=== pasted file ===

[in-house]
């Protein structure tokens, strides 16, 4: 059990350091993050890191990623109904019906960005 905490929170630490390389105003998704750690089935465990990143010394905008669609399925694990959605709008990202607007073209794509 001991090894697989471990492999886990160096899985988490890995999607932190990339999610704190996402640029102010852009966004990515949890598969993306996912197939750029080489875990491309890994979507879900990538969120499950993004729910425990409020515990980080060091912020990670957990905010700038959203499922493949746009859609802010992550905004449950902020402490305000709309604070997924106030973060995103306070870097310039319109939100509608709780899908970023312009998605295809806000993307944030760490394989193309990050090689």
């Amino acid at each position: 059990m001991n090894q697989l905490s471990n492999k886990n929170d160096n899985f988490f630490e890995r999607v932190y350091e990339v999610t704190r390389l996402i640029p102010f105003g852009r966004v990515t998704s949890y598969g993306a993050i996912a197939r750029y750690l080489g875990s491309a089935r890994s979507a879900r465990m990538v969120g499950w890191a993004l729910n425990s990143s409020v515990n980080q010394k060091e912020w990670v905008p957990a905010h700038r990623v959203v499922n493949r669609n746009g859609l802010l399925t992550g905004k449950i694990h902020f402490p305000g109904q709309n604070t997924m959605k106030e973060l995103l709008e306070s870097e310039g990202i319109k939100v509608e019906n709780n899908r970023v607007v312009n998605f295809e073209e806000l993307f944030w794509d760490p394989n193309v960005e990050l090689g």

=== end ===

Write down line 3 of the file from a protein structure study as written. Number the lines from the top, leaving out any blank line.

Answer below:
């Amino acid at each position: 059990m001991n090894q697989l905490s471990n492999k886990n929170d160096n899985f988490f630490e890995r999607v932190y350091e990339v999610t704190r390389l996402i640029p102010f105003g852009r966004v990515t998704s949890y598969g993306a993050i996912a197939r750029y750690l080489g875990s491309a089935r890994s979507a879900r465990m990538v969120g499950w890191a993004l729910n425990s990143s409020v515990n980080q010394k060091e912020w990670v905008p957990a905010h700038r990623v959203v499922n493949r669609n746009g859609l802010l399925t992550g905004k449950i694990h902020f402490p305000g109904q709309n604070t997924m959605k106030e973060l995103l709008e306070s870097e310039g990202i319109k939100v509608e019906n709780n899908r970023v607007v312009n998605f295809e073209e806000l993307f944030w794509d760490p394989n193309v960005e990050l090689g």